All of these acts of human kindness must be acknowledged with the same intensity that we acknowledge the crimes.
The word truth is often associated with the world justice. Can reconciliation occur without justice? In my opinion, true justice is impossible. It is impossible for every single war criminal to face prosecution or even for every war crime to be acknowledged. The best we can do is to acknowledge the truth in a way that is as accurate and non biased as possible. A kind of justice would be one where war criminals are not made out to be heroes in their communities. And I know that is somewhat difficult, because one man's war criminal is another man's hero. I have already spoken about the Karadzic supporters earlier. I was very happy that a list of 8,000 people involved in the Srebrenica massacre was recently published; but I was upset (although not surprised) to know that so many of those people were also involved in various aspects of the RS sector government. It is impossible to charge all of those men, but the fact that so many of them are representing the government, leaves a bad taste in my mouth. The level of ethnic chauvinism and nationalism is greater in the RS than in the Federation. But that doesn't mean that the Federation is without responsiblity as well. The are parts of Hercegovina where HDZ war criminals are treated as heroes. I was very dismayed when President Tihac met with Naser Oric following the verdict. Oric is a convicted war criminal, who is convicted of committing crimes against Bosnian Serbs, who are also President Tihac's fellow citizens. I know the meeting with Oric was simply an election ploy; but it was a wrong one at that.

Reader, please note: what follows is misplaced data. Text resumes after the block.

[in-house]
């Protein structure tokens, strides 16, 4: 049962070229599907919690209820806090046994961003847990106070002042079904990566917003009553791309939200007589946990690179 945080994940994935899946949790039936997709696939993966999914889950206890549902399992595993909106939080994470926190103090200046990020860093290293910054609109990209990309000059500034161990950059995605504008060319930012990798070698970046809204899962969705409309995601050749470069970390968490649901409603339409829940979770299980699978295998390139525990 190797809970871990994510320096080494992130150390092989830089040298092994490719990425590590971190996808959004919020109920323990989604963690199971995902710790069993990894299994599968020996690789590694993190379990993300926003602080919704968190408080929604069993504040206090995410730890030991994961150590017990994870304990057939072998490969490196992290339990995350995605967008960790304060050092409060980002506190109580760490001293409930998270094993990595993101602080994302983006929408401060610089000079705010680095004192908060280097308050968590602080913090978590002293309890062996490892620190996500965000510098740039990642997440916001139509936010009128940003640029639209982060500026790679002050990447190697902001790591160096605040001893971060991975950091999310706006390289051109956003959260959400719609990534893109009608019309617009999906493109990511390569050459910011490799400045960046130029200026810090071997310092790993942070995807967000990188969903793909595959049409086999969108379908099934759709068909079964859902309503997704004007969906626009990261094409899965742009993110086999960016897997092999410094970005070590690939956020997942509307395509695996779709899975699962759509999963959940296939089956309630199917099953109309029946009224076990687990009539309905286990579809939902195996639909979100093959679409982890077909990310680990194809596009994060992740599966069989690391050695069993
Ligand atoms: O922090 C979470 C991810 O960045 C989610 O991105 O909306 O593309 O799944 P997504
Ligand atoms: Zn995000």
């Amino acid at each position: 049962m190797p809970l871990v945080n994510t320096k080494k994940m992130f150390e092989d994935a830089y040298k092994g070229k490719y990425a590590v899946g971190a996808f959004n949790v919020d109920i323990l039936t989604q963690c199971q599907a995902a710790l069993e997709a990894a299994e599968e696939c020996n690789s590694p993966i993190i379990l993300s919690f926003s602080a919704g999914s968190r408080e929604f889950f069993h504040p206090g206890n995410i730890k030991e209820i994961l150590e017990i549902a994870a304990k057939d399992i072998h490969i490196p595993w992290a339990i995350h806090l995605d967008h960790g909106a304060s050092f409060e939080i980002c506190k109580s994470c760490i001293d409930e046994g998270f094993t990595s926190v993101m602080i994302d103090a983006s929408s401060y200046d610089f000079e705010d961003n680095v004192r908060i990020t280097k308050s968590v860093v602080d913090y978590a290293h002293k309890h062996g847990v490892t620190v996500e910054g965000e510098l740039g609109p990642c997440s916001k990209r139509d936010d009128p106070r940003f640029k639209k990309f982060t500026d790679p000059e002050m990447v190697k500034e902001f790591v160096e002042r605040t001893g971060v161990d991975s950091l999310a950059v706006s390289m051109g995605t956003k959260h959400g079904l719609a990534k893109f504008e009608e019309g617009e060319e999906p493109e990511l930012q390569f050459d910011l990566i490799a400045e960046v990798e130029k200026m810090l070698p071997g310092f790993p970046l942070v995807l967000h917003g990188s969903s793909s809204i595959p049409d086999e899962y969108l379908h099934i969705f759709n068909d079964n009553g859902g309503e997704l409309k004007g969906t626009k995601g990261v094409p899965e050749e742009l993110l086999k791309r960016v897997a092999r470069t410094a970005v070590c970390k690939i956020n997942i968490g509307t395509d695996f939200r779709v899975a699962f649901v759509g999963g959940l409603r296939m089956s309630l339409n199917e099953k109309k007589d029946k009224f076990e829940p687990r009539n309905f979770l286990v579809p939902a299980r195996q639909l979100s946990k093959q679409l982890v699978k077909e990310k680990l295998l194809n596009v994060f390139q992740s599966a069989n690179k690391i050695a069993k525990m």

I would love to see all war criminals, regardless of what they did, be it indviduals who committed atrocities or the office workers who planned the atrocities, not be consider paragons of virtues but as men and women who committed crimes.
Besides not having war criminals be touted as heroes; I'm not sure what else justice would entail. However, I do say that I'm not sure that reconciliation can ever be realistic without war criminals facing justice. Mladic and Karadzic are the first and biggest examples; and they need to be at the Hague since yesterday. But, there are also a lot of smaller fish in the sea too, who will never face justice. Can there still be reconciliation in light of that?
What is your opinion on reconciliation. Is it possible? Is it necessary? If so, what "steps" do you think need to be taken and by who?
Looking foward to your comments.